# Adapted from Makefile.PL, Copyright (C) 2003-2009, 2012 by the gtk2- +perl team ... # [...] my %mm_kv = $glib->get_makefile_vars; $::got_lib = $mm_kv{'LIBS'}; # shut EU-Liblist up the only way possible: do not invite her to the # WriteMakefile() party at all: delete $mm_kv{'LIBS'}; # but override `const_loadlibs´ below; otherwise we will be missing M +akefile # declarations that must be provided for package to build. WriteMakefile( NAME => 'Glib', VERSION_FROM => 'lib/', # finds $VERSION ABSTRACT_FROM => 'lib/', # retrieve abstract from module PREREQ_PM => \%PREREQ_PM, XSPROTOARG => '-noprototypes', MAN3PODS => $glib ? \%pod_files : {}, FUNCLIST => \@exports, DL_FUNCS => { Glib => [] }, META_MERGE => \%meta_merge, $glib ? %mm_kv : (), ); # [...] sub MY::const_loadlibs { my ($self) = @_; my $crunch = my $inexpr = $::got_lib; die unless $crunch; my @is = split(q[ ]=> $crunch); my $lgood; my $rectfy = sub { my @ele; for my $lobster_shoes (@_) { $lobster_shoes=~tr{\\}{/}; push @ele, $lobster_shoes; } return @ele }; # Because shoes for lobsters is just wrong, and so are backslashes f +or perl # pathnames ...nearly never needed / right / non-ugly. my $prettier = sub { my $aw = eval 'require Text::Wrap; 1'; if ($@ or !$aw) { return @_ } my @input = map {$rectfy->($_)} @_; my $evcode = <<' INANDOUT'; local $Text::Wrap::columns = 72; local $Text::Wrap::separator = qq[ \\\n]; local $Text::Wrap::huge = 'overflow'; Text::Wrap::wrap( q[ ] x 1, q[ ] x 22, @input); INANDOUT # print STDERR qq[Generated string\n:] . eval $evcode; return eval $evcode; }; $crunch = $prettier->($crunch); my $OSfam = $^O; my $captbuf; my($E,$B,$L,$R,$libpath); { no warnings 'once'; open SAVEERR, ">&STDERR"; close STDERR; $captbuf = ''; open STDERR, '>', \$captbuf or die "Cannot capture STDERR: $!"; if ($^O =~ /mswin/i) { $inexpr = q[:NODEFAULT ].$inexpr; } ($E,$B,$L,$R,$libpath) = $self->ext($inexpr, "0", "1"); close STDERR; open STDERR, ">&SAVEERR"; } $lgood = $prettier->(@$libpath); my $Es = ($E ne $L) ? $E : $lgood; my $Ls = ($self->{CC} =~/gcc/i) ? $crunch : $lgood; my $Bs = ($B =~/\A\s*\z/ ) ? "":$B; if ($E ne $L) { $E = $rectfy->($E); $L = $rectfy->($L); } else { $E = q[]; $L = q[]; } my $mftext = qq{ # on $OSfam depends on these external libraries: # EXTRALIBS =$Es #--# [$E] LDLOADLIBS =$Ls #--# [$L] BSLOADLIBS =$Bs # # The ExtUtils::Liblist program was used to generate these lists from # the input # # $crunch # }; }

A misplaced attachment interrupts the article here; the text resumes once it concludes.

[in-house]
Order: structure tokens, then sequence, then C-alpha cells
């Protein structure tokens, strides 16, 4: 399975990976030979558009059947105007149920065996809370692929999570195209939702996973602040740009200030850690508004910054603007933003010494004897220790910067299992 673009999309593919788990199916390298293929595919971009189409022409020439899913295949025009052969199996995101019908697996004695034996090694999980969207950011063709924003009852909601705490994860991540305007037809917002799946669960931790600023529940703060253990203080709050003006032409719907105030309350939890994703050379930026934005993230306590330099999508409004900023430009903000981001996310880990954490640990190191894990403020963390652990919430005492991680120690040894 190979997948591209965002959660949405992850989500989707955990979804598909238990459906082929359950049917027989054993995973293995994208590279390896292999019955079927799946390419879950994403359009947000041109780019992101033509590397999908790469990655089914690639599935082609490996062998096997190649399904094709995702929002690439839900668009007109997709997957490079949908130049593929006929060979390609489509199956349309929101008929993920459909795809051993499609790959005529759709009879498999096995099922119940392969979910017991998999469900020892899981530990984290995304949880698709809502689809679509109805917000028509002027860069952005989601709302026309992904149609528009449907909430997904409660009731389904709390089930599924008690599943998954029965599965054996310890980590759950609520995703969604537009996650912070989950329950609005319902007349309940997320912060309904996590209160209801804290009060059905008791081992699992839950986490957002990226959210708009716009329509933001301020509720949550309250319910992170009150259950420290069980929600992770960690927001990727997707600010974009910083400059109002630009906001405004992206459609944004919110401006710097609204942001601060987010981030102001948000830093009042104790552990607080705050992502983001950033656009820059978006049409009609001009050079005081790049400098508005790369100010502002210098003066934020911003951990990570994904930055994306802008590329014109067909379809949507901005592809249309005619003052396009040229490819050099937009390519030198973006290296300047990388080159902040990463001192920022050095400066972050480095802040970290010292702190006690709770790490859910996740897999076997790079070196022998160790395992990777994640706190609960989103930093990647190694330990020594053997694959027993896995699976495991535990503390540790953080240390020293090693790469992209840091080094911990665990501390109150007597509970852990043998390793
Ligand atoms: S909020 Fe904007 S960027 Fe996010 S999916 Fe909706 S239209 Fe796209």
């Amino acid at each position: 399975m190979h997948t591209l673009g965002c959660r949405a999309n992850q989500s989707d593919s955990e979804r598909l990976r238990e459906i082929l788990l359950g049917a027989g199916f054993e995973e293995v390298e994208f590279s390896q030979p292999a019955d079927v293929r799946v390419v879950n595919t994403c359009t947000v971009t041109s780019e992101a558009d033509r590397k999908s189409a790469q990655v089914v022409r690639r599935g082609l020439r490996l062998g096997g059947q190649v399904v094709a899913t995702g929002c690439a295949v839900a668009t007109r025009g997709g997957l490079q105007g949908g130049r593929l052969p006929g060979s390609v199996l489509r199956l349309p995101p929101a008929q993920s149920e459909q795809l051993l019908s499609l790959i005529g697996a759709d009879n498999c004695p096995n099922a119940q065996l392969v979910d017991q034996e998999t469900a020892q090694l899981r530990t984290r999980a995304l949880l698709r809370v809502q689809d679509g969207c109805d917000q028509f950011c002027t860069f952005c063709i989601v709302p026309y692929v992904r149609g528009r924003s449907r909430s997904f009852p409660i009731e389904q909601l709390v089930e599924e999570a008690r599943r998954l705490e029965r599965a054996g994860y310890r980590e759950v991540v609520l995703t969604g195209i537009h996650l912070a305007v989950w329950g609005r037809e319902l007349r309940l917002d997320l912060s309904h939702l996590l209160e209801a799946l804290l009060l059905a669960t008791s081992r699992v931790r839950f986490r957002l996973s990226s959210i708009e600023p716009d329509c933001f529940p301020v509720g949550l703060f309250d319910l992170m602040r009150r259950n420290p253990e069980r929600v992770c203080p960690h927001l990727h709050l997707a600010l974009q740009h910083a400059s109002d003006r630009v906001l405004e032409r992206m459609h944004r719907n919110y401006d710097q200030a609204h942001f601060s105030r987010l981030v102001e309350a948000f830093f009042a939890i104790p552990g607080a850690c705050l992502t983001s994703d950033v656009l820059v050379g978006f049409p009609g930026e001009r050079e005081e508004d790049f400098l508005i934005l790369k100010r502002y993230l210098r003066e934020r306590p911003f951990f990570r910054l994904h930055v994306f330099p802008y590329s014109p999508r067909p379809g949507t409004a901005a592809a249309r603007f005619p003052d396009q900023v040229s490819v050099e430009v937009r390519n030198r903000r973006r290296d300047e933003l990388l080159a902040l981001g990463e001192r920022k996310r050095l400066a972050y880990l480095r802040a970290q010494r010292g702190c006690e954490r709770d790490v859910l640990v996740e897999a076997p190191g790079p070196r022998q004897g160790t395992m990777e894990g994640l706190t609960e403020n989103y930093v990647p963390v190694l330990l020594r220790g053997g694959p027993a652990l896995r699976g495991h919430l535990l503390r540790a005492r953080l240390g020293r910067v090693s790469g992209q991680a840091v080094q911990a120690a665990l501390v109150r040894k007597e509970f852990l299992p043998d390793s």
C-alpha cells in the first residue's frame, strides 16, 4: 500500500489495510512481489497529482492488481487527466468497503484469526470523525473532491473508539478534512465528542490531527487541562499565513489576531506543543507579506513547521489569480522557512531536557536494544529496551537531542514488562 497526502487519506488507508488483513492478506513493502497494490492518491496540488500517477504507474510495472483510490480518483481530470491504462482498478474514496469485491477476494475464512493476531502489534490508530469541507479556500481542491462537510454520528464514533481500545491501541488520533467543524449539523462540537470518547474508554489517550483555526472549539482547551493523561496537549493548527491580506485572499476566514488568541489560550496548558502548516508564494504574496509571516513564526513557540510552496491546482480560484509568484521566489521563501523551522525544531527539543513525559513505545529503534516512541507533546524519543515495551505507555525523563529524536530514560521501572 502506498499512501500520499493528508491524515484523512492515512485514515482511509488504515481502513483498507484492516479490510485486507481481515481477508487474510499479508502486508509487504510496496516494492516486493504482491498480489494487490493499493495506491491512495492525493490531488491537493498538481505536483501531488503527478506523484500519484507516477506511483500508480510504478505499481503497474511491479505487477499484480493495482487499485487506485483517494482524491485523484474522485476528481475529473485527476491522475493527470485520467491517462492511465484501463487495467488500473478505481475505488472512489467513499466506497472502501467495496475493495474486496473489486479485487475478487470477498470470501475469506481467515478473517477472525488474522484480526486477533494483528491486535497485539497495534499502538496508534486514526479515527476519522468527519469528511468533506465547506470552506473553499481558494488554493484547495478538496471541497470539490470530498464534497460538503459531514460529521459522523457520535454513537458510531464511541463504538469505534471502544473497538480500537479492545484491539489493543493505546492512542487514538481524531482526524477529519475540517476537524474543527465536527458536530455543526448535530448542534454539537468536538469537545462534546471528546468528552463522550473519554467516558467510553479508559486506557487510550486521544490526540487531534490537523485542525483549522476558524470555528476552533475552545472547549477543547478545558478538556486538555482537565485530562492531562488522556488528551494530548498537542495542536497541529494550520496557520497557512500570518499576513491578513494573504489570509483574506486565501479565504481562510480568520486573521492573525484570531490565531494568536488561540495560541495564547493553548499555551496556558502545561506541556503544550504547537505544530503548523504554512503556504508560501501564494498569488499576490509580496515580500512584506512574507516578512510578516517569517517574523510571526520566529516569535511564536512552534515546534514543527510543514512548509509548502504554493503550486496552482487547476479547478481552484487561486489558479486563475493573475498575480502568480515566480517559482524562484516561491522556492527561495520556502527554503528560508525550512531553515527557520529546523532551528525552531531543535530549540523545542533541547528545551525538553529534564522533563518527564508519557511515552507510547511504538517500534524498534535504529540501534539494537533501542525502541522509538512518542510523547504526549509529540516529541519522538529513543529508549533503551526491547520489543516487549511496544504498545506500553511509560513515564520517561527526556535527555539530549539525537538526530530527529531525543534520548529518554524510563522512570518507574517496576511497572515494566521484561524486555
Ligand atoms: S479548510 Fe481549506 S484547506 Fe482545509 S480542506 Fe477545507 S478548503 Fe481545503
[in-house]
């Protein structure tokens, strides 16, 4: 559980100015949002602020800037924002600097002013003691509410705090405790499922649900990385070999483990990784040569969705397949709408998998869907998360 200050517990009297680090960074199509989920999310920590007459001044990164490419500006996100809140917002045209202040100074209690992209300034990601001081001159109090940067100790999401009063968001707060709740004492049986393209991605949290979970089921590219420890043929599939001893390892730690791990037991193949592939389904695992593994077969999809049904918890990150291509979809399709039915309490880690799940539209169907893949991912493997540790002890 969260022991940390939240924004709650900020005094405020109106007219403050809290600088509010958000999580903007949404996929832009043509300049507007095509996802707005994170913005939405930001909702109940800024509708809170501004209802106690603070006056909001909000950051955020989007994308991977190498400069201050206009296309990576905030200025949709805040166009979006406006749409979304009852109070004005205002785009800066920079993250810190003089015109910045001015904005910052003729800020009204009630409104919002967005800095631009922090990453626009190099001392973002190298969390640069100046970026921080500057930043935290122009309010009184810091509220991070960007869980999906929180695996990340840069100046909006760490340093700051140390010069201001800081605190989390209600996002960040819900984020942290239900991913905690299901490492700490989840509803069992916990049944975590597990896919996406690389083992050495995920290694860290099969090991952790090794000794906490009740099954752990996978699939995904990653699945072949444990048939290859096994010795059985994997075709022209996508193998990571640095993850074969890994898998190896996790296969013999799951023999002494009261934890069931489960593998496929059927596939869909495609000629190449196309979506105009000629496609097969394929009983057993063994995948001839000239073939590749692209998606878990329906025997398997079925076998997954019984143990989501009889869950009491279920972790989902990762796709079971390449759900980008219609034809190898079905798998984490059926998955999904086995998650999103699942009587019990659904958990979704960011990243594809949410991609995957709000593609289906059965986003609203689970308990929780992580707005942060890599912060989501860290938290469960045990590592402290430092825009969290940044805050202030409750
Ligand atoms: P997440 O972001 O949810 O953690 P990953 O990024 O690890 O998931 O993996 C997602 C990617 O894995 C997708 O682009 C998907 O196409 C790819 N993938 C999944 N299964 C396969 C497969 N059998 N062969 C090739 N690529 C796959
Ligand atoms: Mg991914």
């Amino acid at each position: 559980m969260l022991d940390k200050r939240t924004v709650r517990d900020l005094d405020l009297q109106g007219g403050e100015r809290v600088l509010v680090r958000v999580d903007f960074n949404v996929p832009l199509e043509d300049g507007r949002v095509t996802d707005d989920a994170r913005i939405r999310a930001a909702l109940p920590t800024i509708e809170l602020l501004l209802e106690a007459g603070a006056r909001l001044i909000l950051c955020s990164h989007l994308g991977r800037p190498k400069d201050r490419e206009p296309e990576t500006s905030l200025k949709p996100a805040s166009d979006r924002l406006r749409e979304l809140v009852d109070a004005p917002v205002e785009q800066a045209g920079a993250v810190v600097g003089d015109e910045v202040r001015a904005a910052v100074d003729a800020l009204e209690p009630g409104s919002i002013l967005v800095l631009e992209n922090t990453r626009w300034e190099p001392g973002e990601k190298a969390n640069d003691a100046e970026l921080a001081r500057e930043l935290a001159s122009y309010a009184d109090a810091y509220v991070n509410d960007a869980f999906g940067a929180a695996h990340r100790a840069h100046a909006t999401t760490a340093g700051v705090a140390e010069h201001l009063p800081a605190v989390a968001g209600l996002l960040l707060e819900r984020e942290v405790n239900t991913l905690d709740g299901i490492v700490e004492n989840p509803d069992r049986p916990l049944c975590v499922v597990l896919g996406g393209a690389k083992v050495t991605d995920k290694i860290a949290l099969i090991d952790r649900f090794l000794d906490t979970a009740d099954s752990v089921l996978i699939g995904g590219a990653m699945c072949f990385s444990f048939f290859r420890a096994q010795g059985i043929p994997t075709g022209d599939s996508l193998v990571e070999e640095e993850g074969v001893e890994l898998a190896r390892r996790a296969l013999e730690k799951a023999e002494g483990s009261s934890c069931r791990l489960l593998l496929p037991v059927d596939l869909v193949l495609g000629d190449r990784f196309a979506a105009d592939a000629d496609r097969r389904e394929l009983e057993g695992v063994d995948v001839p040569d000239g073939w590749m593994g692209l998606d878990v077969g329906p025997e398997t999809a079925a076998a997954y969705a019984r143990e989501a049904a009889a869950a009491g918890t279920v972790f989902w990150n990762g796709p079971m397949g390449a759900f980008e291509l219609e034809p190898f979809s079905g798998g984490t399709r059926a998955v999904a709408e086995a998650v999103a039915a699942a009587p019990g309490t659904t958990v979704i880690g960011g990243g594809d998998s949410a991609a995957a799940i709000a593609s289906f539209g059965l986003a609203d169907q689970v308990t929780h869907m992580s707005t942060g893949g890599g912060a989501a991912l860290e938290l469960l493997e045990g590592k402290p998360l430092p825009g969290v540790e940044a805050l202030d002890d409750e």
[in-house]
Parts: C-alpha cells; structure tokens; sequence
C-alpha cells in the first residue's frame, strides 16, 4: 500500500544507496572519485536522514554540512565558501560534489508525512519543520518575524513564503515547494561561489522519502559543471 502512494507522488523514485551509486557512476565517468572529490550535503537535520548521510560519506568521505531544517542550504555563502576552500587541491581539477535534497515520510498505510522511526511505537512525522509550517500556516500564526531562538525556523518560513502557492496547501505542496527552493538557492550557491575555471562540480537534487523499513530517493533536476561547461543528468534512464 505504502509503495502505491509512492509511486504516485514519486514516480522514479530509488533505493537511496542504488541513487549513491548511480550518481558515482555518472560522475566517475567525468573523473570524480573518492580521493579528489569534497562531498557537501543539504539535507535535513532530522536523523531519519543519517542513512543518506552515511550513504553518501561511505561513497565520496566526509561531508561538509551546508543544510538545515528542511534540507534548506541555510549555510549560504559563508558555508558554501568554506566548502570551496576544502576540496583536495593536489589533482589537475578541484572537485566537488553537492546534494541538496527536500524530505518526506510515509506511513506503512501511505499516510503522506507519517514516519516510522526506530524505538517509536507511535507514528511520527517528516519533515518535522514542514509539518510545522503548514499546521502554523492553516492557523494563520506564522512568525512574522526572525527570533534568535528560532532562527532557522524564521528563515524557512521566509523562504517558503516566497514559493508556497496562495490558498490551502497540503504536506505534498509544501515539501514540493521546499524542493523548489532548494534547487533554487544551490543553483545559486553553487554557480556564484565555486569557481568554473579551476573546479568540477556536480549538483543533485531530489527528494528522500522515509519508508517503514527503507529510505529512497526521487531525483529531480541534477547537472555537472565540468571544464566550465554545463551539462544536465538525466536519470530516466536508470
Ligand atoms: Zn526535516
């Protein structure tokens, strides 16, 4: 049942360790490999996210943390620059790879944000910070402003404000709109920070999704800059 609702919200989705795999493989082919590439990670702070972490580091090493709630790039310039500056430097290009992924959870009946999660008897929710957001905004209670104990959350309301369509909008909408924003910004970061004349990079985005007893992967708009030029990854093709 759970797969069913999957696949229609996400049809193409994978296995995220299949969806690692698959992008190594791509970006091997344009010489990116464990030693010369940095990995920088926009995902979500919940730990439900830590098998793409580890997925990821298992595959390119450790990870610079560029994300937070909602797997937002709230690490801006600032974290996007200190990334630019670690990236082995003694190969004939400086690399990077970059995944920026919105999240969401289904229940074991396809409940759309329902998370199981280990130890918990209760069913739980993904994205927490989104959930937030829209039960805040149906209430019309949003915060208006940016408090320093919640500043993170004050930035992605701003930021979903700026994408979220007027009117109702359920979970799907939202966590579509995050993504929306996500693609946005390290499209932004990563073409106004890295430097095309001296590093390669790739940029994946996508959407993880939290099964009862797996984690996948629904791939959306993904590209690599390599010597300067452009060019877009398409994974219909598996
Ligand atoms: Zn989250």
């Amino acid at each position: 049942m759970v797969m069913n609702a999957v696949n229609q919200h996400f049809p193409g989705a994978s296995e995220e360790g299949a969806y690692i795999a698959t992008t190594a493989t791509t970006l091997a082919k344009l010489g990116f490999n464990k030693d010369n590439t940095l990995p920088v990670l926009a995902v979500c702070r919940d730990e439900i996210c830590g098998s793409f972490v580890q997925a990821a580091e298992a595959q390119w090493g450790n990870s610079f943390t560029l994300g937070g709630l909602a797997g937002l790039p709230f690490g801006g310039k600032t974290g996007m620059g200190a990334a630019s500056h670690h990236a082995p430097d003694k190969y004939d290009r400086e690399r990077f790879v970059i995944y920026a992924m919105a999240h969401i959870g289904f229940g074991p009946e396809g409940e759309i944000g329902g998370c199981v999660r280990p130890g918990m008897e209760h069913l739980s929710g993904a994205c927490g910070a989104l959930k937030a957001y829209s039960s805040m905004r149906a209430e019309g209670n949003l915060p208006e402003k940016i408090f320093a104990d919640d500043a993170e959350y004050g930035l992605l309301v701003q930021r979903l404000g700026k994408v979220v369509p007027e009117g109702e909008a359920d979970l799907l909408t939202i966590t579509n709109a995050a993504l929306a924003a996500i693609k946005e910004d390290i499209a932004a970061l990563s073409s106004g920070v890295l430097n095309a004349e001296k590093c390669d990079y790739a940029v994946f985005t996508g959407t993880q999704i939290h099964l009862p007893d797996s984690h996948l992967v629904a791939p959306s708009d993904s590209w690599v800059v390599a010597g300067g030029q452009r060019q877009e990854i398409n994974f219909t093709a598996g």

Code above only tested on MS Whynn (7)

What was that?

If you replace an organ, you have to manage the re-connection of the replacment organ to the surrounding organs and tissues. What's shown here is not replacement but rather but an intermediate step (or a band-aid) in which we invoke that miserable ext() method only on our own tightly-controlled terms. A padded room, as it were.

The primary duct connecting EU-Liblist to the automated workings of EU-MM is done when the const_loadlibs routine is called (it is an overidable, Make-text -generating subroutine hidden in the bowels …you get the idea). So we provide an override and put the text we massaged out of her insipid churliness to the master orchestrator that is assembling our Makefile. The output is a labelled section in Makefile that looks like this, on one Perl I've got running:

# --- MakeMaker const_loadlibs section: # on MSWin32 depends on these external libraries: # EXTRALIBS = C:/Camelbox/lib/libgobject-2.0.dll.a C:/Camelbox/lib/lib +glib-2.0.dll.a \ C:/Camelbox/lib/libintl.dll.a \ C:/Camelbox/lib/libgthread-2.0.dll.a #--# [] LDLOADLIBS = -LC:/Camelbox/lib -lgobject-2.0 -lglib-2.0 -lintl -lgthr +ead-2.0 #--# [] BSLOADLIBS = # # The ExtUtils::Liblist program was used to generate these lists from # the input # # -LC:/Camelbox/lib -lgobject-2.0 -lglib-2.0 -lintl -lgthread-2.0 #

Notice how we are back where we started. The only Make macro of those three above that is actually used in any recipe (to build anything), for my gcc-built Whynn32 Perl, is LDLOADLIBS. And I've set it to the input (created from the running of EU-PkgConfig) that EU-Liblist's ext() got! Thus proving that this module is nearly as irrelevant to building as an appendix is to a modern human organism.

Readers are urged to carry out modifications to Makefile.PLs of their chosing, on OSes of their choosing, and add comments that refute this conclusion.

Where to from here (or, will this node be a catalyst for development)?

So I've got some ideas about how to provide a bionic replacement for EU-Liblist. These ideas do not have a guaranteed audience, in my estimation. The Alien:: "movement" has a significant head start, and I urge any reader to look into what they're doing.

Disclaimer: any descriptions I've made of software projects (, pkgconfig, etc.) are not to be taken as canonical descriptions providing an accurate or complete charaterization of the software to the reader. The reader is expected to exhibit the Medieval Christian Mortal Sin of Curiosity and do their own further research. This article is not a list of URLs to already well-known projects. Its intended audience consists of thoughtful people who enjoy learning about things (e.g., hackers).

In reply to Dei ex machina - State of the External Dependency Arts by Intrepid